(Exelon) Reactor shutdown to empty coffers
LACEY — Property tax bills won't spike immediately after the Oyster Creek nuclear power plant closes in 2019.
But the 41-year-old plant's closure will be "devastating to the township," Mayor Gary Quinn said.
In an agreement this week with the state, which had wanted the plant to build cooling towers to protect Barnegat Bay sea life, plant owner Exelon Corp. agreed to close the plant a decade early. In turn, the state agreed not to require Exelon to put up the cooling towers that could cost hundreds of millions of dollars.
Oyster Creek is the nation's oldest operating commercial U.S. nuclear plant. A state energy tax provides the township with $11.1 million a year in revenue, more than a third of its $27 million budget. Lacey receives the energy tax proceeds because it hosts a major energy-producing facility.
"We wouldn't see all that revenue dry up (in 2019) as it would take time to dismantle the plant, but we'd also inherit the problem of the fuel rod storage," Quinn said. "Originally, that radioactive material was intended to be sent to a facility in Nevada, and that plan is no more."
The plant has hundreds of tons of high-level radioactive waste inside the reactor building and in dry cask storage near Route 9.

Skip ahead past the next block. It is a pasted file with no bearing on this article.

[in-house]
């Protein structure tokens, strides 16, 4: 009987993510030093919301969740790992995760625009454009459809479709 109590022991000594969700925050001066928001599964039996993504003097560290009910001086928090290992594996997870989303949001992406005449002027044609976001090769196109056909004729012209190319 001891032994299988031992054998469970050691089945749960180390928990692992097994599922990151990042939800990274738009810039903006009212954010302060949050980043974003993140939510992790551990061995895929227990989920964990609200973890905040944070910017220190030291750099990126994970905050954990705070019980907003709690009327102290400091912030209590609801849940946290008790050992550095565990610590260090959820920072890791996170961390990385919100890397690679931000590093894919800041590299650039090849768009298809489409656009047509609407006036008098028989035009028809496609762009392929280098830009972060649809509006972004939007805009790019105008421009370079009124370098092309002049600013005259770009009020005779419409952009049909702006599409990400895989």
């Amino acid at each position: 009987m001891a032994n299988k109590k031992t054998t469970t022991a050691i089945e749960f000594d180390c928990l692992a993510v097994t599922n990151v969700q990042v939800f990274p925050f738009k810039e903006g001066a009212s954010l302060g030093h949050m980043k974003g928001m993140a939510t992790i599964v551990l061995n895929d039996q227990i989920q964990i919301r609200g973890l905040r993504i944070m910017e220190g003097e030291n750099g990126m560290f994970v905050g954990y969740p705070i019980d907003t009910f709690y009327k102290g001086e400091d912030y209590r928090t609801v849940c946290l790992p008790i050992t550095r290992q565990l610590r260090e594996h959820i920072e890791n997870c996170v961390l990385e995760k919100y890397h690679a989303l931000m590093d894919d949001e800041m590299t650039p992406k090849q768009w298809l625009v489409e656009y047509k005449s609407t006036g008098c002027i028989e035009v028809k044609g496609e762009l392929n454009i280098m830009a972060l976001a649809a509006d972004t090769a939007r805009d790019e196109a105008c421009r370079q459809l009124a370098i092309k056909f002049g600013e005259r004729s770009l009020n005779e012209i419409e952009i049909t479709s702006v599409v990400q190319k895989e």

As one of the largest employers in Ocean County, Oyster Creek annually provides more than $70 million in wages, property taxes and purchases of goods and services from New Jersey businesses.
This year, the average homeowner's property tax in Lacey was $4,564. That's 1.4 percent higher than last year but well below the state average of $7,544.
Exelon will mothball the plant after 2019, and the facility is not expected to be dismantled and fully decommissioned until 2035 or later, spokesman David Benson has said. Exelon has up to six decades to decommission the facility.
Township Clerk and Business Administrator Veronica Laureigh said the township will now have to develop a plan to set aside money for the transition to adjust its tax base for when the plant shuts down.
During a Township Committee meeting on Thursday, Lacey resident Gary Vaccaro said his major concern about the early closure was the need for a cleanup.
Laureigh said Oyster Creek pays about $2 million a year in property taxes, nearly $259,000 of which goes to the township. Schools receive $1.3 million and the county gets about $460,000.
Bob Vosseller: 732-557-5623; Rvosseller@app.com ; Todd B. Bates: 732-643-4237; firstname.lastname@example.org; www.twitter.com/ToddBBatesAPP